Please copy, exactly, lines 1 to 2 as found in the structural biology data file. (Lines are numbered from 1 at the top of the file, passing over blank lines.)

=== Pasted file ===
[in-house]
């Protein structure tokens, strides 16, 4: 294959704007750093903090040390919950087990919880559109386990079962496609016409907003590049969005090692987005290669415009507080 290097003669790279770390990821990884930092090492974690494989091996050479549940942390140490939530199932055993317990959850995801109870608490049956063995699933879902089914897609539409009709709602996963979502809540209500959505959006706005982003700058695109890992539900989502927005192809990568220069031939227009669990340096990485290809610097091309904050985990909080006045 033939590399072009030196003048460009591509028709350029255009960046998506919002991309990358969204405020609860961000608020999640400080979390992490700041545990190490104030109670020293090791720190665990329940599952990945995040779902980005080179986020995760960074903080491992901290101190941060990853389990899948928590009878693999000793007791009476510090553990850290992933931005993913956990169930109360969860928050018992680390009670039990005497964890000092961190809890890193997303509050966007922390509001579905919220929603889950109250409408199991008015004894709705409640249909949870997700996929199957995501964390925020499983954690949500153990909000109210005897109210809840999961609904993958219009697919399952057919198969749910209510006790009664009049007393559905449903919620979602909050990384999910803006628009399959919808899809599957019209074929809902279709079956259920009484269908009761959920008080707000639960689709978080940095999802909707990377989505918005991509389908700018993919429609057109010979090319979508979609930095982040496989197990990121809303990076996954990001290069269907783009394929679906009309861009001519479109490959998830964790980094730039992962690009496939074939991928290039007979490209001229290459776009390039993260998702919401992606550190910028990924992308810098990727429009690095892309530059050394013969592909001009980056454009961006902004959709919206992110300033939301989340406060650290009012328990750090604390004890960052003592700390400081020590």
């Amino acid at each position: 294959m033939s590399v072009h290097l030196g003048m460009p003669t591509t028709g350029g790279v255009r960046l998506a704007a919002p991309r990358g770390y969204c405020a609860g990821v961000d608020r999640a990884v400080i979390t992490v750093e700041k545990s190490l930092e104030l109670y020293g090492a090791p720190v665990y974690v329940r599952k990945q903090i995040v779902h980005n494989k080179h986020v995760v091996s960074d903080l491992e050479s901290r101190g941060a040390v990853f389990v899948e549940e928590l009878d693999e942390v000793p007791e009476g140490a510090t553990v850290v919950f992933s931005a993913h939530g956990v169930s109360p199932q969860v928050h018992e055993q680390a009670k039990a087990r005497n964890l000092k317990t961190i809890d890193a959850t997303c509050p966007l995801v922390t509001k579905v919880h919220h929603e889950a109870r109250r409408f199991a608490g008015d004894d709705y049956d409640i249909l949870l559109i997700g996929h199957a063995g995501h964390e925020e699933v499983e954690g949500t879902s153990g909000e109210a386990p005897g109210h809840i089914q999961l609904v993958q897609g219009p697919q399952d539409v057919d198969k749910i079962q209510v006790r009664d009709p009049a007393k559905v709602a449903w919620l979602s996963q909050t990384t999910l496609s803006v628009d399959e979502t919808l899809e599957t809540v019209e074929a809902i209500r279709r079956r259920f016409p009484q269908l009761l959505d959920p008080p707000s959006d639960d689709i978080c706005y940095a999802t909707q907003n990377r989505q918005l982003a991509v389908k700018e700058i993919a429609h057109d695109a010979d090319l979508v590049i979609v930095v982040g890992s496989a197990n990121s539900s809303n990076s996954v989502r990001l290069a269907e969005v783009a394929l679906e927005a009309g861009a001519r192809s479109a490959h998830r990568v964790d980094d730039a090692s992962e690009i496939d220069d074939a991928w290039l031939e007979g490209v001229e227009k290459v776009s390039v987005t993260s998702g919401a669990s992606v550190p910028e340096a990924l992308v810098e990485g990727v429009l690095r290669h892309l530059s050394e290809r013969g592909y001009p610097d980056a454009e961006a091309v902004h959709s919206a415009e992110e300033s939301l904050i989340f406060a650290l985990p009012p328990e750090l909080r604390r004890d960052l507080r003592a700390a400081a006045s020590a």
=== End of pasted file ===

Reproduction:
[in-house]
């Protein structure tokens, strides 16, 4: 294959704007750093903090040390919950087990919880559109386990079962496609016409907003590049969005090692987005290669415009507080 290097003669790279770390990821990884930092090492974690494989091996050479549940942390140490939530199932055993317990959850995801109870608490049956063995699933879902089914897609539409009709709602996963979502809540209500959505959006706005982003700058695109890992539900989502927005192809990568220069031939227009669990340096990485290809610097091309904050985990909080006045 033939590399072009030196003048460009591509028709350029255009960046998506919002991309990358969204405020609860961000608020999640400080979390992490700041545990190490104030109670020293090791720190665990329940599952990945995040779902980005080179986020995760960074903080491992901290101190941060990853389990899948928590009878693999000793007791009476510090553990850290992933931005993913956990169930109360969860928050018992680390009670039990005497964890000092961190809890890193997303509050966007922390509001579905919220929603889950109250409408199991008015004894709705409640249909949870997700996929199957995501964390925020499983954690949500153990909000109210005897109210809840999961609904993958219009697919399952057919198969749910209510006790009664009049007393559905449903919620979602909050990384999910803006628009399959919808899809599957019209074929809902279709079956259920009484269908009761959920008080707000639960689709978080940095999802909707990377989505918005991509389908700018993919429609057109010979090319979508979609930095982040496989197990990121809303990076996954990001290069269907783009394929679906009309861009001519479109490959998830964790980094730039992962690009496939074939991928290039007979490209001229290459776009390039993260998702919401992606550190910028990924992308810098990727429009690095892309530059050394013969592909001009980056454009961006902004959709919206992110300033939301989340406060650290009012328990750090604390004890960052003592700390400081020590």